New breast cancer research explored the optimal timing of breast MRI exams in premenopausal women with irregular cycles.  In this study, blood tests for the hormone progesterone were used to time breast MRI exams.  This study showed that using a simple blood test to time the breast MRI scans resulted in scans without a high background level, that were of the quality needed to provide accurate diagnosis, and prevented false positive results.

This is great news for many women.  False positive test results of any type of breast cancer screening has a lot of negative effects.  Just rescheduling an exam in hopes of getting an accurate scan can be difficult for many women in regards to juggling work and personal schedules.  But in addition to having to reschedule, there is also the additional stress of not having an answer, leaving the patient to worry and stress over the poor scan until the next one is completed.  Improvements in screening techniques like this one are an important and welcome step in the right direction.

If you are looking for things you can do each day to reduce your own breast cancer risk, visit www.fightBCnow.com to read my book Fight Now: Eat & Live Proactively Against Breast Cancer.

Tuesday, November 24, 2009

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Exploring the Breast Cancer Process

Despite all the amazing progress that is being made in breast cancer research, there is still a lot we don't know about the process by which breast cancer develops.  New breast cancer research shows us one of the mechanisms that appears to be important in the development of breast cancer tumors.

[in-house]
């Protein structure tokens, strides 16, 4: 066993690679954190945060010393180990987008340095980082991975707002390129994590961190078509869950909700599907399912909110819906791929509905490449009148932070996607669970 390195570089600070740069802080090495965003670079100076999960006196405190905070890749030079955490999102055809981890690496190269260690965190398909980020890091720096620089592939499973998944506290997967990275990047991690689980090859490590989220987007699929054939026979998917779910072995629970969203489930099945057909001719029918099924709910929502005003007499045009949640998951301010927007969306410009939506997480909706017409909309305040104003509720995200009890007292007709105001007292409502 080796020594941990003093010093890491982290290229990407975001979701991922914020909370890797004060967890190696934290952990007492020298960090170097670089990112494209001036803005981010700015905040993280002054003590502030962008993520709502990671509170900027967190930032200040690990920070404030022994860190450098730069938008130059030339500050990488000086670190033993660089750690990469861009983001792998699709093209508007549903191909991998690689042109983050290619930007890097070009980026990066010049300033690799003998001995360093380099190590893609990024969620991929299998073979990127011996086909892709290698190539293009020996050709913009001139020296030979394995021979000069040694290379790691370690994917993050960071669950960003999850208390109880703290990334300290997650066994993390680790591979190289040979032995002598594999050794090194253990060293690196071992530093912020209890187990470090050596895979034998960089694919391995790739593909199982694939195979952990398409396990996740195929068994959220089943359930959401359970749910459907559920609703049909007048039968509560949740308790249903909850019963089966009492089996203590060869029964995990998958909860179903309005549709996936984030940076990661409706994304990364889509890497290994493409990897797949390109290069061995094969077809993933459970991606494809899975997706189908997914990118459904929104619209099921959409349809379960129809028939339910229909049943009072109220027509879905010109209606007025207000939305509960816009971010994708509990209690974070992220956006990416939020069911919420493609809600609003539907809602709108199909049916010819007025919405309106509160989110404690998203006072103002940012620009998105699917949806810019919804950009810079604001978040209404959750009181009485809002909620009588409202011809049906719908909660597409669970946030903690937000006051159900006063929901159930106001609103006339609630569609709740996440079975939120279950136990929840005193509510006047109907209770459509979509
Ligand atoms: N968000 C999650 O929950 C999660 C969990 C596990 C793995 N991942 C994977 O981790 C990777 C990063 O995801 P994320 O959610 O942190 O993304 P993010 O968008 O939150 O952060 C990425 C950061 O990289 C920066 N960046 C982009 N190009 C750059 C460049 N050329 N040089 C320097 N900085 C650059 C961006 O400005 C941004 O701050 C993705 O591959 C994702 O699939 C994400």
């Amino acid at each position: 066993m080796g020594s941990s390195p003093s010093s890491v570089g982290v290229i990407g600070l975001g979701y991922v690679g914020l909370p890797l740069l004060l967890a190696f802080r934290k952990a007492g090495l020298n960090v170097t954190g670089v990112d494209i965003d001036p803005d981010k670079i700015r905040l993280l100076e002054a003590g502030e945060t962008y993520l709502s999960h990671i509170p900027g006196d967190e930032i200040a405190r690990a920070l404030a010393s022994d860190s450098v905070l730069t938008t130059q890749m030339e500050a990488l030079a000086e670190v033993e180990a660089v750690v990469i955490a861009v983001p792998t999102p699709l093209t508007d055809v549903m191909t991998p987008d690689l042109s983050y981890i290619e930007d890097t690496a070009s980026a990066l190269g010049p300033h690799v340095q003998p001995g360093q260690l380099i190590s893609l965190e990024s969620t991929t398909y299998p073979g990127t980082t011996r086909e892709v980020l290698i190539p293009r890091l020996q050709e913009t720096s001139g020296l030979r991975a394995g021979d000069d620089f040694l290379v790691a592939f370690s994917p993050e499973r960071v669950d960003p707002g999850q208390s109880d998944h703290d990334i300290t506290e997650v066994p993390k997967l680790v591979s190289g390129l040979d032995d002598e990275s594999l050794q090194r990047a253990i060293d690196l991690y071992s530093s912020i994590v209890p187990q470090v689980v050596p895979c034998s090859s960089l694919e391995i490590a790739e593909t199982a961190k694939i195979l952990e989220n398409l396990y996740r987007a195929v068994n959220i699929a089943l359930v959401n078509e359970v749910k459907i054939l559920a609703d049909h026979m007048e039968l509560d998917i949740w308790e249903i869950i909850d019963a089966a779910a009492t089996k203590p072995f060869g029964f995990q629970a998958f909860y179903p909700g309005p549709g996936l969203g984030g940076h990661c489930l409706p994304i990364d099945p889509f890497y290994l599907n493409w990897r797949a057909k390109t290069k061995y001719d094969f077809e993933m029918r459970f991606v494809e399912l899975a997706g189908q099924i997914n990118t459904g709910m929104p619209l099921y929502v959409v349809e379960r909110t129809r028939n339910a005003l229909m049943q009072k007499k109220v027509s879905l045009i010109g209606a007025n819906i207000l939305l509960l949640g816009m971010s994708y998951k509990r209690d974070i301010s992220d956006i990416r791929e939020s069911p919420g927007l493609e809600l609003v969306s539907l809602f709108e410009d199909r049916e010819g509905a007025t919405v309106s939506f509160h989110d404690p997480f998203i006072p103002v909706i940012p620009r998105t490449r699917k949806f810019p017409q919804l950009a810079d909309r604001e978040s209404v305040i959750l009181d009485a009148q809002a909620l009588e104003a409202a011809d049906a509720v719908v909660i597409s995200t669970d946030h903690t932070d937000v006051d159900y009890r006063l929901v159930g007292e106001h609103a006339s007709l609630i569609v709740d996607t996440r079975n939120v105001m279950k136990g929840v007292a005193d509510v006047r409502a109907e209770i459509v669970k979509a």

Researchers at the Institute of Cancer Research in the United Kingdom have been exploring the role of an enzyme, LOX (lysyl oxidase), in the development of breast cancer.  Some of their previous research has suggested that LOX is important in the spread of cancer cells.  Their newly published study indicates that LOX might also be important in the formation of the tumor itself.  The investigators report that breast cancer formation is associated with an increase in the cross linking of collagen fibers in the breast connective tissue, which results in a stiffening of the tissue and invasion of cancer cells.  By blocking the enzyme, LOX, responsible for the initial collagen cross linking the investigators reduced tissue stiffening and reduced breast tumor formation.  More details of the study can be found in the press release.